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Drone War Poem: Joyelle McSweeney Defends Josef Kaplan’s Kill List
Responses to Josef Kaplan’s Kill List (Cars Are Real 2013), which we aimed at the other day, are employing the Internet’s breakneck form well–Joey Yearous-Algozin has already made Real Kill List (Troll Thread 2013), which drops a Facebook-reaction comment-stream into PDF (sequels forthcoming?); and today, Joyelle McSweeney responds to the poem for Montevidayo with a surprising link to Inger Christensen’s Alphabet. First, she writes: “This new Kill List poem by Josef Kaplan is easily easily the best work of conceptual poetry I’ve seen in a long time … let’s face it, conceptualism, as Inger Christensen would say, ‘exists’.” More:
‘Kill List’ could be read as a litany, it could be reading off a library shelf. The indexical adjustments of ‘comfortable’ and ‘rich’ have a nice, well, ‘comfortable’ sixties feel to them, a now-out-of-touchness, a vagueness. Like ‘don’t trust anyone over thirty’–-as expressions of acute political crisis, kind of sweet. In our current context, these could be financial terms or refer to perceived social assets or even how interested the author feels in these poets–or it could be random. As 2 goes into four (ie the binary of rich/comfortable into the 4 line stanza), there is also the alphabetical order itself. Sweet old alphabetical order. Humans made you, and humans love you. But nothing humans make is innocent. Not even orders of knowledge. Moreover we are invited to read these 68 pages as a computer would, scanning for names (names are the only element that changes), data mining an index for names we recognize. Like a drone-operator or a drone. Attention or recognition here is itself weaponized.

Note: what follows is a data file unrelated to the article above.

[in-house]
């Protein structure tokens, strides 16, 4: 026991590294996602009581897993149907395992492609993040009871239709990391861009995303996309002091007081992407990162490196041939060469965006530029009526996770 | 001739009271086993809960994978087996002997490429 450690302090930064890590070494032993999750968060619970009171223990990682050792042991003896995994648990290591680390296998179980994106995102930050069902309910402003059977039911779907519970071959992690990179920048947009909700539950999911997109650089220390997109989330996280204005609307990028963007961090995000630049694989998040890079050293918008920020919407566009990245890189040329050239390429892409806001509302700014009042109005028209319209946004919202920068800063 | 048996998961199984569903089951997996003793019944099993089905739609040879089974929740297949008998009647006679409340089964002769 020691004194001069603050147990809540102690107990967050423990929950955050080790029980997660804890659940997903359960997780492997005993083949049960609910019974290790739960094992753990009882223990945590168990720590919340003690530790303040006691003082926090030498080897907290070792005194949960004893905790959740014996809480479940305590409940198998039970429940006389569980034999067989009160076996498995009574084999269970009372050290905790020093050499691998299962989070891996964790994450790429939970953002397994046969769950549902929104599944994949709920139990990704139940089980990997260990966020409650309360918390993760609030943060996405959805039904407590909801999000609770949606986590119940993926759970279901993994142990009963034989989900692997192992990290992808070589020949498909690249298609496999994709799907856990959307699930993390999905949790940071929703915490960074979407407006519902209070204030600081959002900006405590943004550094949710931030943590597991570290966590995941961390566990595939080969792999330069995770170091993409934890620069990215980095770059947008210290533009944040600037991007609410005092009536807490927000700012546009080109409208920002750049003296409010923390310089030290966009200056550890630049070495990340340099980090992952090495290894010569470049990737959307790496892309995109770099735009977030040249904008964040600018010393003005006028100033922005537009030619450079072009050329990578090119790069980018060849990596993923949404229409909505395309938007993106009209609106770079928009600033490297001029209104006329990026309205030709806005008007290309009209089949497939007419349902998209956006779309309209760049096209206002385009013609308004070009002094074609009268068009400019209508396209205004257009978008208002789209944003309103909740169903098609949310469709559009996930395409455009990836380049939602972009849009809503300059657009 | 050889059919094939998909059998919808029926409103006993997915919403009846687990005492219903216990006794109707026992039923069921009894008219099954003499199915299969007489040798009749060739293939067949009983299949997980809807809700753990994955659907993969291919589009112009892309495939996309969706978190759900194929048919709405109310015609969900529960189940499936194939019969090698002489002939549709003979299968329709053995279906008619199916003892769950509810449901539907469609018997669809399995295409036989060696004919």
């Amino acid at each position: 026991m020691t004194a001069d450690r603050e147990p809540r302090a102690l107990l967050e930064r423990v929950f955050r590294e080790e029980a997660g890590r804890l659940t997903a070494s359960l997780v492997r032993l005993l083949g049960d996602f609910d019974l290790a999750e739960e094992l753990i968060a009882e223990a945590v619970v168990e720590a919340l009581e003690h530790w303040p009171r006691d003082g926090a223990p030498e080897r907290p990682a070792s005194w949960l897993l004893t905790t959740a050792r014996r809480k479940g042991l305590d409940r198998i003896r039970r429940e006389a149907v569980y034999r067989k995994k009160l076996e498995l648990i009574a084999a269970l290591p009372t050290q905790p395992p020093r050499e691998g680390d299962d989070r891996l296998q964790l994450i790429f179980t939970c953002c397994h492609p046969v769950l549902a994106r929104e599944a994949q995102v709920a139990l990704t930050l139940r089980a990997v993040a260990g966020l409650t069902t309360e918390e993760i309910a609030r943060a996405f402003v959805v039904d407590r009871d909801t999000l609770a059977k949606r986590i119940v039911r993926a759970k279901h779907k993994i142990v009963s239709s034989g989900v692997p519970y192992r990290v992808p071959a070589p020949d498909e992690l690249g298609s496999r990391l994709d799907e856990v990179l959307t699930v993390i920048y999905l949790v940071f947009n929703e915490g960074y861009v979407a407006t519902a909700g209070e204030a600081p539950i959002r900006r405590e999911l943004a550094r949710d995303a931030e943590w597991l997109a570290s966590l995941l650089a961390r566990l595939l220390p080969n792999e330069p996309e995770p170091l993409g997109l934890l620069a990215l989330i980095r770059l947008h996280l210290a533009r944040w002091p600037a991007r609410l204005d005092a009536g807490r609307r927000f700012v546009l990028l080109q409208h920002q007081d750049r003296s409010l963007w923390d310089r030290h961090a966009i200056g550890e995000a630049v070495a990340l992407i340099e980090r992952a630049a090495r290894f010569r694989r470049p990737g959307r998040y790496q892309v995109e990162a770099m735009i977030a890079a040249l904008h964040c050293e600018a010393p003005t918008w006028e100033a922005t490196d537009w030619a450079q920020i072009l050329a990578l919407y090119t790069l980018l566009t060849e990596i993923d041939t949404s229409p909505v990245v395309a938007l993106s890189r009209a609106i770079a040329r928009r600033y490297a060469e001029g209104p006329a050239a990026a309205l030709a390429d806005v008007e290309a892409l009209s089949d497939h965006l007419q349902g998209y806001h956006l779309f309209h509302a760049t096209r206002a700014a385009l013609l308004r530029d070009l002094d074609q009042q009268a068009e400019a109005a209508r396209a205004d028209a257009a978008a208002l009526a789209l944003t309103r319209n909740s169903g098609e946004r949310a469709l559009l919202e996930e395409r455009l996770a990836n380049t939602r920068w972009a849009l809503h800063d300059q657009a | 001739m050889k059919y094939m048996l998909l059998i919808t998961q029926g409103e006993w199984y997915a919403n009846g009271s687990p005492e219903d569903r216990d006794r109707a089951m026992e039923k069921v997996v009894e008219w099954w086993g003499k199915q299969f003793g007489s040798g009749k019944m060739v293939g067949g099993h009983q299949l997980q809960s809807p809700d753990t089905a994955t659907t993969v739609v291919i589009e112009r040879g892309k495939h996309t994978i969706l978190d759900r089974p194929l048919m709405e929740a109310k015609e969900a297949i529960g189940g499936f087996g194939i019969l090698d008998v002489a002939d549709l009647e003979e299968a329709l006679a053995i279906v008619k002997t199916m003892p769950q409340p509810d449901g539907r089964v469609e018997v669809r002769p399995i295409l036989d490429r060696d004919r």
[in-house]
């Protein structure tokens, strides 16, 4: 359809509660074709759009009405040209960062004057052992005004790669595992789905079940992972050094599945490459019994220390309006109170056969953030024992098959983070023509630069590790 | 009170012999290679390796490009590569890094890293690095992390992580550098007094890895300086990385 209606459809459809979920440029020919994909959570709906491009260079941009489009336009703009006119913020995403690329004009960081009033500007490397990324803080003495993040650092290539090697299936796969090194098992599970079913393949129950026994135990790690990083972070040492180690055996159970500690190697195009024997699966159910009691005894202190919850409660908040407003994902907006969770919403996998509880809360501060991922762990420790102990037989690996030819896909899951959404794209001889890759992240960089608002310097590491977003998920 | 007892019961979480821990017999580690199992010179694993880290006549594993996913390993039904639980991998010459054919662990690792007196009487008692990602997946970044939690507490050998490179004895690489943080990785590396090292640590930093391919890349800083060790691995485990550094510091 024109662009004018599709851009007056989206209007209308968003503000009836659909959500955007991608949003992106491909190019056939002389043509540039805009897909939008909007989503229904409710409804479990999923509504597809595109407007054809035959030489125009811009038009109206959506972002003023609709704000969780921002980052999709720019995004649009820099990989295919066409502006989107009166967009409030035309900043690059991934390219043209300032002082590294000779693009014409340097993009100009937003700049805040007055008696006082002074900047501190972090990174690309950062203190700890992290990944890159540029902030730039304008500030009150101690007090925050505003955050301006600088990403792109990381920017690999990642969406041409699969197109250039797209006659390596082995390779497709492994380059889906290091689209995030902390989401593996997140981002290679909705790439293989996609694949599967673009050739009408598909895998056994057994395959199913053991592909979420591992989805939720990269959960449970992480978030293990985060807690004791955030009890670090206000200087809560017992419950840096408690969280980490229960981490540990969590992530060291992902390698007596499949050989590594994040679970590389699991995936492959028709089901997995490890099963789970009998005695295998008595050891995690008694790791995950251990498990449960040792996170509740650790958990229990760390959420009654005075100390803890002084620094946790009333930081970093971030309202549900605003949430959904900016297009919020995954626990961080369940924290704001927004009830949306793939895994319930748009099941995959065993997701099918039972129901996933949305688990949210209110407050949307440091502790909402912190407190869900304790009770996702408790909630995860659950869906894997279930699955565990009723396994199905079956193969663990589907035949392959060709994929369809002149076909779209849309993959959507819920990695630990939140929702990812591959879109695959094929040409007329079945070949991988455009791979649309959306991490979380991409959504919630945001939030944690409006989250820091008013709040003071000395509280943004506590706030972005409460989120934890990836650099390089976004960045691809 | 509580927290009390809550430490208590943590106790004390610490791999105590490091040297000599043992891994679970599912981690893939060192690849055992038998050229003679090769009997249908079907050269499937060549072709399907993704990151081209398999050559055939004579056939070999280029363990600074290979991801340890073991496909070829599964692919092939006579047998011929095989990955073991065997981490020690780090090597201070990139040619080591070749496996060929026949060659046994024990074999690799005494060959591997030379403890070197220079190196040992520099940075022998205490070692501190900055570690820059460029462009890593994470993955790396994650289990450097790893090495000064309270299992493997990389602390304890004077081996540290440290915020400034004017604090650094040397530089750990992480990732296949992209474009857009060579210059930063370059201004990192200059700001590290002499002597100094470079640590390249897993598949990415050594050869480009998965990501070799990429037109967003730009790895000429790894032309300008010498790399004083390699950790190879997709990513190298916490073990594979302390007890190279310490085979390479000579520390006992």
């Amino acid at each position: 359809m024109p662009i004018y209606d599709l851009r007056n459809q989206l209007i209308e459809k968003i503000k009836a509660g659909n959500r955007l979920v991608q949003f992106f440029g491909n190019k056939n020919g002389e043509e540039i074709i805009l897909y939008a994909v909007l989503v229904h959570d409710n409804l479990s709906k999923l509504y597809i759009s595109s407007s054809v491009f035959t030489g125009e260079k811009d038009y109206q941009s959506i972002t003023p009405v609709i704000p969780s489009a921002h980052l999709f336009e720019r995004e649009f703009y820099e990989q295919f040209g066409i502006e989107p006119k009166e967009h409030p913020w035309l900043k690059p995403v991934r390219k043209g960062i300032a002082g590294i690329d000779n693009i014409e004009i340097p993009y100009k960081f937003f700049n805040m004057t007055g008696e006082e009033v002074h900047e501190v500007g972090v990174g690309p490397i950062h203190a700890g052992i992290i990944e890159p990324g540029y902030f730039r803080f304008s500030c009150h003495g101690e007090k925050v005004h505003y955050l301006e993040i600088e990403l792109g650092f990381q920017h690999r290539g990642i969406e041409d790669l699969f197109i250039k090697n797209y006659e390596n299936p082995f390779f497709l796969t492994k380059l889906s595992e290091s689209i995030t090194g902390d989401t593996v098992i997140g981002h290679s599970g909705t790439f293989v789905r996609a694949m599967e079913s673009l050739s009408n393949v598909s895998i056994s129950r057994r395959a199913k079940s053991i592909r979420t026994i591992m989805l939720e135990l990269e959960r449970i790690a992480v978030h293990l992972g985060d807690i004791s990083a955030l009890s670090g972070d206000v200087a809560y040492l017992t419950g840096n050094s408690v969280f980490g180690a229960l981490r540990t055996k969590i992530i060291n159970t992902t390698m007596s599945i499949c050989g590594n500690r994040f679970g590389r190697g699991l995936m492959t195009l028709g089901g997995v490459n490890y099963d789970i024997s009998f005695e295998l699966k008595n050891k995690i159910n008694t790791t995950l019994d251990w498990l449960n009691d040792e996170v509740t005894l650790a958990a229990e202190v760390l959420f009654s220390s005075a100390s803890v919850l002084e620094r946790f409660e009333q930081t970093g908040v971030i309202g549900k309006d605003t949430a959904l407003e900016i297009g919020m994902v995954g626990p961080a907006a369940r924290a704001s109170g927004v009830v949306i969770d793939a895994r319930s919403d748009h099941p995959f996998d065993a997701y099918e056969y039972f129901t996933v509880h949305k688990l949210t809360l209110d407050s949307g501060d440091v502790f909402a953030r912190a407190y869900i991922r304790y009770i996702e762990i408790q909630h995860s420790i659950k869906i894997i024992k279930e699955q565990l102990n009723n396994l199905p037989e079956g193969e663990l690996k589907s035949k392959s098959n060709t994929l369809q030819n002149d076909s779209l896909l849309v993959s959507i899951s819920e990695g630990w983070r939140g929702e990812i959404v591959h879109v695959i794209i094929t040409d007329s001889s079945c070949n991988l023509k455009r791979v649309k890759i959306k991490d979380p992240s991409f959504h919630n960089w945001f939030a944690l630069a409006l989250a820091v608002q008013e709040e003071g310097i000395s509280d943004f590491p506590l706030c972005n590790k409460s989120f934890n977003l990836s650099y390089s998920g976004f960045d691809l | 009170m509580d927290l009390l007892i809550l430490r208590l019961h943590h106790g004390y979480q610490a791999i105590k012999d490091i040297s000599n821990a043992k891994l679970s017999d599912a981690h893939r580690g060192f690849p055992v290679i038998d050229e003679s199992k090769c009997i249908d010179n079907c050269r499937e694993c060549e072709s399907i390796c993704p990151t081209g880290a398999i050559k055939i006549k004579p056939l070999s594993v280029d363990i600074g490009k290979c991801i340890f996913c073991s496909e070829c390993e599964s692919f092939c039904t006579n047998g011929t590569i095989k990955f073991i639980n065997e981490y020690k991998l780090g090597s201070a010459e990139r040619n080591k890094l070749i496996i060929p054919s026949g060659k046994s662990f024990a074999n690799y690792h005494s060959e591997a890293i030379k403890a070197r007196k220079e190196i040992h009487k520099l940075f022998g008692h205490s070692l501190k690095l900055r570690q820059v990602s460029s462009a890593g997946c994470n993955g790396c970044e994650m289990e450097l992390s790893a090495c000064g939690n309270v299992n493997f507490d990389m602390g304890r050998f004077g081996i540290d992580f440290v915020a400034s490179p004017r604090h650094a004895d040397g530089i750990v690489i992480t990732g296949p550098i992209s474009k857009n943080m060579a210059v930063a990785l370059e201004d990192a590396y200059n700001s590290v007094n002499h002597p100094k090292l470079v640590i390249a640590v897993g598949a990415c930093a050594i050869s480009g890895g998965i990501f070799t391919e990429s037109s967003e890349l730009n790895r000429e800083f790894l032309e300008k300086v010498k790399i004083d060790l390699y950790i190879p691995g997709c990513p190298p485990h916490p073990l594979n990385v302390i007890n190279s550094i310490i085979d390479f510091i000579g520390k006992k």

This is where I link Kill List to Inger Christensen. Re-reading Alphabet, I was very taken by the poem’s smoothness. It has the smoothness of a big fat bomber high up in the strangelove sky. As it glides, we glide, we can see the whole horizon line of the earth, cities and species and chemicals all becoming visual in the reading-scape of the poem. [nb, I think Kill List is a very retinal poem, since consuming its well-designed pages, its nicely serifed, landscaped font, is so very easy. It’s so easy to consume this book, to be an early adaptor of the predator’s visual viewpoint. After all, computers as we know them were developed in the 20th c. for work on the H-Bomb, for calculating shock waves. The Internet, as we know, is a military installation]. As each noun in Christensen’s poem comes into view, the poem remarks it ‘exists’. But I also felt this word ‘exists’ could function as meaning the opposite– each of these things ‘exists’ at the exact moment it leaves the planet. Alphabet is as much a cold war poem, ‘existing’ in the split second between the dropping of a nuclear bomb and its impact, as Kill List is a drone war poem. Both invite us to think about how poetry ‘exists’ under the aeriel penumbra of war. Both make us realize how puny ‘existence’ is, how puny ‘is’ is. The incommensurateness between the title’s reference to the supposed ‘inhumanity’ of drone warfare (I think drone warfare is humanity itself) and the poem itself might be the point of this poem.